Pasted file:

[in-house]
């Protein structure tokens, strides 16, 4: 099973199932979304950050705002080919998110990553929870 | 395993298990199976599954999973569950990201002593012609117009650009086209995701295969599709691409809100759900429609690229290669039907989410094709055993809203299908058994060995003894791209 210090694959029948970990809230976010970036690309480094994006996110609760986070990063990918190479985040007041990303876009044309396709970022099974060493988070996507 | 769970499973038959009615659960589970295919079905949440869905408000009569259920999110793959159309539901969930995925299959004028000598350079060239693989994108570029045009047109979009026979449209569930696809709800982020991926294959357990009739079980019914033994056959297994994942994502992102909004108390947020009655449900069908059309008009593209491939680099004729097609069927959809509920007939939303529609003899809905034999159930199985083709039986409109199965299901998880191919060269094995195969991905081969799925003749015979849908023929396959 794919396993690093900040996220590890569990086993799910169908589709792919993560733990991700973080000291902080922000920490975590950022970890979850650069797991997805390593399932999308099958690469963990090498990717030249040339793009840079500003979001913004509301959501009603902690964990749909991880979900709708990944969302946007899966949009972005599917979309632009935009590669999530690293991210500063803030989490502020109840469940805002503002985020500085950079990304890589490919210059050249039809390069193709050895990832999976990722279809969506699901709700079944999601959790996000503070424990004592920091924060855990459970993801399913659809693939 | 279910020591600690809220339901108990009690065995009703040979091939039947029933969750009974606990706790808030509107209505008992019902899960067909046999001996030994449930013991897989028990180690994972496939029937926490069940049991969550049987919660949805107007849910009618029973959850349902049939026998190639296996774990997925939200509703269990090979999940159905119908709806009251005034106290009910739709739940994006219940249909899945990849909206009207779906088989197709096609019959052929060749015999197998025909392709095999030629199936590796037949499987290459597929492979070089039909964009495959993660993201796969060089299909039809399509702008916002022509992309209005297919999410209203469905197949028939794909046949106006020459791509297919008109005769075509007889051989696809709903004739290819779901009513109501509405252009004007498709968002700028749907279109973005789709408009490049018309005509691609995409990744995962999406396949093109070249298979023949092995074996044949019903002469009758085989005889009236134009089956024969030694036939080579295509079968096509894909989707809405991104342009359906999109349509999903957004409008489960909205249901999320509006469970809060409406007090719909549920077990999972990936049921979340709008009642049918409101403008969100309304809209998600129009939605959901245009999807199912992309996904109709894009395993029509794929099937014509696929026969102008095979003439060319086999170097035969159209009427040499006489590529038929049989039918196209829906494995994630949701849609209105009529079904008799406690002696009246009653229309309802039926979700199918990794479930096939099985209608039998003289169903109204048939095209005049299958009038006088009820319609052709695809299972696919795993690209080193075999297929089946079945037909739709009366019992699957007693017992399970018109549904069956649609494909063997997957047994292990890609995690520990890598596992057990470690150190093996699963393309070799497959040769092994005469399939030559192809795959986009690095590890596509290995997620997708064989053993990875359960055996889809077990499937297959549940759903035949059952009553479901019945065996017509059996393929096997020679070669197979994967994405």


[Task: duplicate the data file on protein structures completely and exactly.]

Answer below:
[in-house]
């Protein structure tokens, strides 16, 4: 099973199932979304950050705002080919998110990553929870 | 395993298990199976599954999973569950990201002593012609117009650009086209995701295969599709691409809100759900429609690229290669039907989410094709055993809203299908058994060995003894791209 210090694959029948970990809230976010970036690309480094994006996110609760986070990063990918190479985040007041990303876009044309396709970022099974060493988070996507 | 769970499973038959009615659960589970295919079905949440869905408000009569259920999110793959159309539901969930995925299959004028000598350079060239693989994108570029045009047109979009026979449209569930696809709800982020991926294959357990009739079980019914033994056959297994994942994502992102909004108390947020009655449900069908059309008009593209491939680099004729097609069927959809509920007939939303529609003899809905034999159930199985083709039986409109199965299901998880191919060269094995195969991905081969799925003749015979849908023929396959 794919396993690093900040996220590890569990086993799910169908589709792919993560733990991700973080000291902080922000920490975590950022970890979850650069797991997805390593399932999308099958690469963990090498990717030249040339793009840079500003979001913004509301959501009603902690964990749909991880979900709708990944969302946007899966949009972005599917979309632009935009590669999530690293991210500063803030989490502020109840469940805002503002985020500085950079990304890589490919210059050249039809390069193709050895990832999976990722279809969506699901709700079944999601959790996000503070424990004592920091924060855990459970993801399913659809693939 | 279910020591600690809220339901108990009690065995009703040979091939039947029933969750009974606990706790808030509107209505008992019902899960067909046999001996030994449930013991897989028990180690994972496939029937926490069940049991969550049987919660949805107007849910009618029973959850349902049939026998190639296996774990997925939200509703269990090979999940159905119908709806009251005034106290009910739709739940994006219940249909899945990849909206009207779906088989197709096609019959052929060749015999197998025909392709095999030629199936590796037949499987290459597929492979070089039909964009495959993660993201796969060089299909039809399509702008916002022509992309209005297919999410209203469905197949028939794909046949106006020459791509297919008109005769075509007889051989696809709903004739290819779901009513109501509405252009004007498709968002700028749907279109973005789709408009490049018309005509691609995409990744995962999406396949093109070249298979023949092995074996044949019903002469009758085989005889009236134009089956024969030694036939080579295509079968096509894909989707809405991104342009359906999109349509999903957004409008489960909205249901999320509006469970809060409406007090719909549920077990999972990936049921979340709008009642049918409101403008969100309304809209998600129009939605959901245009999807199912992309996904109709894009395993029509794929099937014509696929026969102008095979003439060319086999170097035969159209009427040499006489590529038929049989039918196209829906494995994630949701849609209105009529079904008799406690002696009246009653229309309802039926979700199918990794479930096939099985209608039998003289169903109204048939095209005049299958009038006088009820319609052709695809299972696919795993690209080193075999297929089946079945037909739709009366019992699957007693017992399970018109549904069956649609494909063997997957047994292990890609995690520990890598596992057990470690150190093996699963393309070799497959040769092994005469399939030559192809795959986009690095590890596509290995997620997708064989053993990875359960055996889809077990499937297959549940759903035949059952009553479901019945065996017509059996393929096997020679070669197979994967994405």